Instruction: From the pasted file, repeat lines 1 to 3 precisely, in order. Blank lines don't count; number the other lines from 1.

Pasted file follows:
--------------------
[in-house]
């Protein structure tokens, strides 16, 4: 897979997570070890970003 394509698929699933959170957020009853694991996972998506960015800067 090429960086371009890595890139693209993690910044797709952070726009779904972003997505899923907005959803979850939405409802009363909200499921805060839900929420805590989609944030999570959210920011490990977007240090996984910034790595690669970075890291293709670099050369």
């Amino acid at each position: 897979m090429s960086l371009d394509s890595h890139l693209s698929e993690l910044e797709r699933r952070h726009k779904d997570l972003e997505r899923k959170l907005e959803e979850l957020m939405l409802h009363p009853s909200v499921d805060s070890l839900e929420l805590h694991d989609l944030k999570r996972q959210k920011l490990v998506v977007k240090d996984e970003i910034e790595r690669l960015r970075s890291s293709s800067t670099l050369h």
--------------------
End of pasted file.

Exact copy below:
[in-house]
């Protein structure tokens, strides 16, 4: 897979997570070890970003 394509698929699933959170957020009853694991996972998506960015800067 090429960086371009890595890139693209993690910044797709952070726009779904972003997505899923907005959803979850939405409802009363909200499921805060839900929420805590989609944030999570959210920011490990977007240090996984910034790595690669970075890291293709670099050369």
């Amino acid at each position: 897979m090429s960086l371009d394509s890595h890139l693209s698929e993690l910044e797709r699933r952070h726009k779904d997570l972003e997505r899923k959170l907005e959803e979850l957020m939405l409802h009363p009853s909200v499921d805060s070890l839900e929420l805590h694991d989609l944030k999570r996972q959210k920011l490990v998506v977007k240090d996984e970003i910034e790595r690669l960015r970075s890291s293709s800067t670099l050369h």